Child Birth Order as a Moderator of Intervention Effectiveness for the Early Childhood Version of the Family Check-Up




Chelsea M. Weaver Krug, Katherine A. Hails, Daniel S. Shaw, Thomas J. Dishion, and Melvin N. Wilson

Brief Type

Journal Publication


  • Family Check-Up (FCU)


Child birth order (CBO) in the family has received little attention in the field of prevention science. CBO is relevant to early interventionists from a public health perspective, as the most widely disseminated home-visiting program has traditionally targeted mothers and their first-born children. The current paper revisits a previous publication by Shaw et al. (2009) on the effectiveness of the Family Check-Up (FCU) to evaluate CBO (firstborn vs. middle vs. youngest) as a moderator of treatment effects of the FCU in relation to improvements in parenting, maternal depressive symptoms, and child outcomes from ages 2 to 4 in a sample of low-income, ethnically diverse families (N = 709) with multiple children. Results suggest that the FCU elicited improvements in observed parenting from ages 2 to 3 primarily for target children who were the youngest or middle children, but not for firstborns. Findings are discussed in the context of implications for prevention science research, dissemination, and public policy. (author abstract)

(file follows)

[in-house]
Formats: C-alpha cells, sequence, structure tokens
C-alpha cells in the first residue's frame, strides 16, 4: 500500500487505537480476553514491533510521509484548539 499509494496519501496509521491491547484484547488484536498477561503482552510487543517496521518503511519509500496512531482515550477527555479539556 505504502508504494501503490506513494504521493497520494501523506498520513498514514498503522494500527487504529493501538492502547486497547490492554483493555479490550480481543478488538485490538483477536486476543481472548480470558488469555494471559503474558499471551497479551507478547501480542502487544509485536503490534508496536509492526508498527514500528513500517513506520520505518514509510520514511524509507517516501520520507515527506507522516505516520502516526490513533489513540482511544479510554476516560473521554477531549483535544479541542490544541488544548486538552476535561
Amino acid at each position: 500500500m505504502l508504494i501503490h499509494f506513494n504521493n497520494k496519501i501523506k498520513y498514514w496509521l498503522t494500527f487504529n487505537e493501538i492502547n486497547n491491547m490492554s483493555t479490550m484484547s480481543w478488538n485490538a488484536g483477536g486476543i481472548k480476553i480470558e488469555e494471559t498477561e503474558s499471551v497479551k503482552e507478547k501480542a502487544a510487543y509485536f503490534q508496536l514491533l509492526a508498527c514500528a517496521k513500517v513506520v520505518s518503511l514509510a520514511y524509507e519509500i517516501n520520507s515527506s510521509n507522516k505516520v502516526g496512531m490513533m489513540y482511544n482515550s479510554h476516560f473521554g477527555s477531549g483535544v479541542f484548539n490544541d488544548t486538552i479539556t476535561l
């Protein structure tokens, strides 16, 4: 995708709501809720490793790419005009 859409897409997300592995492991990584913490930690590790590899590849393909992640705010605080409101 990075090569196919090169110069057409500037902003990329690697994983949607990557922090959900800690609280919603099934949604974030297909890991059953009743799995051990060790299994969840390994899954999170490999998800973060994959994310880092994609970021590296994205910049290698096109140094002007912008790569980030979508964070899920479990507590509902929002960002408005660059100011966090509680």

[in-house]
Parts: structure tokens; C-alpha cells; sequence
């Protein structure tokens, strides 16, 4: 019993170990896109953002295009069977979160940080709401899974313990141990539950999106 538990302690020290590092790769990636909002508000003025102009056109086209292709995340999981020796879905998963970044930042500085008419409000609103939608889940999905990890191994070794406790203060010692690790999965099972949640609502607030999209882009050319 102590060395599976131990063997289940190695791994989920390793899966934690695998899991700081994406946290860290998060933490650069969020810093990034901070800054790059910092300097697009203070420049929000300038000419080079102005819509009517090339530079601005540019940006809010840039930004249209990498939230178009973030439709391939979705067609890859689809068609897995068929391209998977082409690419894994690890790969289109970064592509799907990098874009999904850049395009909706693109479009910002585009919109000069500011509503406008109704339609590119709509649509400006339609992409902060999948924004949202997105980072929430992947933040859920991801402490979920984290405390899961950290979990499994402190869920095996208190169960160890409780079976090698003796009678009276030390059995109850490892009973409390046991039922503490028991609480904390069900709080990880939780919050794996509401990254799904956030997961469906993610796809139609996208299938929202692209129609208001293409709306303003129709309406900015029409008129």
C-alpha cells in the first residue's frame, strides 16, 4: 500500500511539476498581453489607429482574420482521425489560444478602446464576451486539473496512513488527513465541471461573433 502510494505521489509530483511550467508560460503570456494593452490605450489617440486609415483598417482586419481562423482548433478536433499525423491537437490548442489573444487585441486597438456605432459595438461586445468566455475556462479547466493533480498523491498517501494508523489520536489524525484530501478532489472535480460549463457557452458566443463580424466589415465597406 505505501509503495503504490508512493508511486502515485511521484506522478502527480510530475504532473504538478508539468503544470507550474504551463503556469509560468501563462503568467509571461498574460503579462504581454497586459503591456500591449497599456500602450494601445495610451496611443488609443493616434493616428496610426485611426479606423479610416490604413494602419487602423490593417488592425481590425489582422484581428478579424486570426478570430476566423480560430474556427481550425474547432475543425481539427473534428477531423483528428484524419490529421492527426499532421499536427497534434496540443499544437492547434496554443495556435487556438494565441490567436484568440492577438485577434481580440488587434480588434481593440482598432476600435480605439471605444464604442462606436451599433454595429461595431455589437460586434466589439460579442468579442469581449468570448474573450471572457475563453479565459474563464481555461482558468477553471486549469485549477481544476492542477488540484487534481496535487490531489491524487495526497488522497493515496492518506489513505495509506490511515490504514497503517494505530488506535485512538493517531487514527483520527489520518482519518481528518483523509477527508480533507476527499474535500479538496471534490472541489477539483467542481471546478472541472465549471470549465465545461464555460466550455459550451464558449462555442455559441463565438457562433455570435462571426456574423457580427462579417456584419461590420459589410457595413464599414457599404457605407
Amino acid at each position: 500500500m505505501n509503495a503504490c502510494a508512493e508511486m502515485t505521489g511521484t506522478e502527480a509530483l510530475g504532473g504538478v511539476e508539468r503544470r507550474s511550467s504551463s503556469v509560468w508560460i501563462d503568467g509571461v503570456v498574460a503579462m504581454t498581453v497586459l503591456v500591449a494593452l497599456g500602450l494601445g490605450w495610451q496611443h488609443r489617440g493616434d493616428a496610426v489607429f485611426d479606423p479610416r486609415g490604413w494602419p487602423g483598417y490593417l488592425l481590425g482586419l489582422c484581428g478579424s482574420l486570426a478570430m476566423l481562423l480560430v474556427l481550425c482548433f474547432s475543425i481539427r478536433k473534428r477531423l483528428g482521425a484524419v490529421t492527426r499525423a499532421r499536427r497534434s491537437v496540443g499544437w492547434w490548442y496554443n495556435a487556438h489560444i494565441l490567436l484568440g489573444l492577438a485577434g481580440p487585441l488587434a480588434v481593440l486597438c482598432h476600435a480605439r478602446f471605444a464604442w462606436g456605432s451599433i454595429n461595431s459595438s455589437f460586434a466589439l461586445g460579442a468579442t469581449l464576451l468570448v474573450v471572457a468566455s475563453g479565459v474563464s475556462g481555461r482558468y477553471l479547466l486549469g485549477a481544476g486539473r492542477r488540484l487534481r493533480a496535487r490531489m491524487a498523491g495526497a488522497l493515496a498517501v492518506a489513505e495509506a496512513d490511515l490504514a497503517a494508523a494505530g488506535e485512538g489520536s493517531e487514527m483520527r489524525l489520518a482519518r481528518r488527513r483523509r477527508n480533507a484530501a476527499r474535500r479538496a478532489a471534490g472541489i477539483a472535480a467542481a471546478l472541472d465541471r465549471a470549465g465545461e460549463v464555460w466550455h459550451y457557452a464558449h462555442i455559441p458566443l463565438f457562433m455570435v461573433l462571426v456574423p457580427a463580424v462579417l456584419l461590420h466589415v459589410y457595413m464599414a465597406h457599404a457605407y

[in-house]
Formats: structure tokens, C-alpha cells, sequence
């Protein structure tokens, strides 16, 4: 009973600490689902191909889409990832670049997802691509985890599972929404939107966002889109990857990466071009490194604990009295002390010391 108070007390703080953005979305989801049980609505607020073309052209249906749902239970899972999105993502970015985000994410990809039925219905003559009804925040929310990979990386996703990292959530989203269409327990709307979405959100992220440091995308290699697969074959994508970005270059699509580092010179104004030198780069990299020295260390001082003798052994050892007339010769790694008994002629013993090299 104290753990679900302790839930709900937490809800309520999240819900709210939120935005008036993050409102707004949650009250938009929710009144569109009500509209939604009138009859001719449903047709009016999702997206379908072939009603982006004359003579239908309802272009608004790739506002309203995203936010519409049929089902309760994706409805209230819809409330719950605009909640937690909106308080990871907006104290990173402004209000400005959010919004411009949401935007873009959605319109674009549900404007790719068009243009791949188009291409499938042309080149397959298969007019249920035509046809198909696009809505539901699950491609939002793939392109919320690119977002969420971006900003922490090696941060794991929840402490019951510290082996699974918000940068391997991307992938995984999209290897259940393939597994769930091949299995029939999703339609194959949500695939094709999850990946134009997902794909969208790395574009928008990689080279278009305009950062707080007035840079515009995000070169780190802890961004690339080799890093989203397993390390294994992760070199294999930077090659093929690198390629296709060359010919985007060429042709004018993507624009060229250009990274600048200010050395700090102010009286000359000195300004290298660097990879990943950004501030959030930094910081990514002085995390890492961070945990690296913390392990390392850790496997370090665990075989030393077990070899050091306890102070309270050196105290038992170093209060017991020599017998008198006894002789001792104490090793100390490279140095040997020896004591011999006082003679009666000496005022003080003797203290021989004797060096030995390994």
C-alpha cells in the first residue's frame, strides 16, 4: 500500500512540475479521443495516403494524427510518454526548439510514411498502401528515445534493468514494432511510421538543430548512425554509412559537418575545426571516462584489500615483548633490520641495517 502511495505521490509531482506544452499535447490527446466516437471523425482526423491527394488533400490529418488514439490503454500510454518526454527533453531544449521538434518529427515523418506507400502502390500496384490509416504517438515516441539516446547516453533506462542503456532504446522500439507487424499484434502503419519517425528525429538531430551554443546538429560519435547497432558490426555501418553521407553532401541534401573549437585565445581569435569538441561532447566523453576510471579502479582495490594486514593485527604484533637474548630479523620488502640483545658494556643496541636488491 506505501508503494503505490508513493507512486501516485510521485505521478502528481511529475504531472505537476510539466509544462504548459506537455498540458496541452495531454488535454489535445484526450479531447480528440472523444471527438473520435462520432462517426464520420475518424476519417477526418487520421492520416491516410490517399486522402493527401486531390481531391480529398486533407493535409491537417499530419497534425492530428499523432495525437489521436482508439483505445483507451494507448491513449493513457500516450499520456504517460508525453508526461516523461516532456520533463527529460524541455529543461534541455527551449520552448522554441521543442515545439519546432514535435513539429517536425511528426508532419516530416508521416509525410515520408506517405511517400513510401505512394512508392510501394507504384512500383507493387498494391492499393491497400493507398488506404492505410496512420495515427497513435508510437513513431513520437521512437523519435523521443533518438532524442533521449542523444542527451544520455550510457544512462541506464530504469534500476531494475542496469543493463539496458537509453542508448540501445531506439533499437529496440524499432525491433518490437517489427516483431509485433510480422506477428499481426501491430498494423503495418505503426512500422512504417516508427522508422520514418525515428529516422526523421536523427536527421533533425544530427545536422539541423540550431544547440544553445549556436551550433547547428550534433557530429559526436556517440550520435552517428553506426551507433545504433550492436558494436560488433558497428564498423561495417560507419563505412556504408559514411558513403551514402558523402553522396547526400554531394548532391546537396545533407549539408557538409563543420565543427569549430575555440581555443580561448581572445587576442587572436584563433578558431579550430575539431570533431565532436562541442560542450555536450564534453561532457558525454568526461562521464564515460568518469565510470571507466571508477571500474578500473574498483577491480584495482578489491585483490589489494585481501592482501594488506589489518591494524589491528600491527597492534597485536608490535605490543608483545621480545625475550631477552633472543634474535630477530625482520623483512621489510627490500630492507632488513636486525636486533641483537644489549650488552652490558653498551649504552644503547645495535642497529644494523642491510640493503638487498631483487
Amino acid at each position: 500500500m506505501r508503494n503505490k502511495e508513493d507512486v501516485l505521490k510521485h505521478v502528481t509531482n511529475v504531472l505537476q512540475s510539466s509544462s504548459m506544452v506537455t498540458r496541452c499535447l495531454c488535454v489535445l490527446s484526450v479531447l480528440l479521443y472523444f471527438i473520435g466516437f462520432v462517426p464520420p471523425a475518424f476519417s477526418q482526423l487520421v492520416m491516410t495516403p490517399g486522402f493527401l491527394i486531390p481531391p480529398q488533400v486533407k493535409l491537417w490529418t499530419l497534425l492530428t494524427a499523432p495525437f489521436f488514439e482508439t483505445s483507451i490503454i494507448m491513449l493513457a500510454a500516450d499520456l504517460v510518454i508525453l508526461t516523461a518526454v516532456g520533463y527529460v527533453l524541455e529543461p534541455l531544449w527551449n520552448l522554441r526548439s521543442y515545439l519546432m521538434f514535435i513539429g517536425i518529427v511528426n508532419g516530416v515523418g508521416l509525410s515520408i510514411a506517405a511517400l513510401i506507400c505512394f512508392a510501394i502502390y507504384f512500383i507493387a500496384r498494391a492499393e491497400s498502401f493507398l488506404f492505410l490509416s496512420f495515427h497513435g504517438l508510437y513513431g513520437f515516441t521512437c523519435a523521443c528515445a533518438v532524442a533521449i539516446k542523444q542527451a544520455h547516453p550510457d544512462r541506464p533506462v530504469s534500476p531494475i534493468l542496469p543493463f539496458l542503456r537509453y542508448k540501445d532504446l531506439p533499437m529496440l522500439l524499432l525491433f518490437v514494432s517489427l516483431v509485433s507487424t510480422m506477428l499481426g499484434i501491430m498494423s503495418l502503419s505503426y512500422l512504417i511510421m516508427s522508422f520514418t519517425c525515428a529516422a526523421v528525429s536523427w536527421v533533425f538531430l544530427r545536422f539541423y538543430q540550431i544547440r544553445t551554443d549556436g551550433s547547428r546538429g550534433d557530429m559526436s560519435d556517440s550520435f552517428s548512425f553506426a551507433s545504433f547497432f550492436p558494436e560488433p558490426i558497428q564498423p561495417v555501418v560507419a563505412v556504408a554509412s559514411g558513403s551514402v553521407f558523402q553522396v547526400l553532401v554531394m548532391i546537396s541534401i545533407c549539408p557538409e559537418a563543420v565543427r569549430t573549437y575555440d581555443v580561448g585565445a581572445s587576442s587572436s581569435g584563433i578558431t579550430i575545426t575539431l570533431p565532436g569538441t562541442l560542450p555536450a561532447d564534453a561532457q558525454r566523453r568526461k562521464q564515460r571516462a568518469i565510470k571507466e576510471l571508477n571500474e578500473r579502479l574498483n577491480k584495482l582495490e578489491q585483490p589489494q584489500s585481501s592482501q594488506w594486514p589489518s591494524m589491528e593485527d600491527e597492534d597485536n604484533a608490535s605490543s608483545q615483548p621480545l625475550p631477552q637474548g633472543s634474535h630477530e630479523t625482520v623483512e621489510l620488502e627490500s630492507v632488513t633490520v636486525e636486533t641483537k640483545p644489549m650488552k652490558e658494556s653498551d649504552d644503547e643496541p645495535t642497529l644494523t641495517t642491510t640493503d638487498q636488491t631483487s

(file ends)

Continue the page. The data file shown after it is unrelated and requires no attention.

Data Collection Methods

  • Interviews
  • Parent-child observations
  • Standardized assessment tools
  • Video-recorded observations



For More Information

Krug, C. M. W., Hails, K. A., Shaw, D. S., Dishion, T. J., & Wilson, M. N. (2020). Child birth order as a moderator of intervention effectiveness for the early childhood version of the Family Check-Up. Prevention Science, 1-11. https://doi.org/10.1007/s11121-020-01096-5
Author Contact Information:
Chelsea M. Weaver Krug


  • Participant Characteristics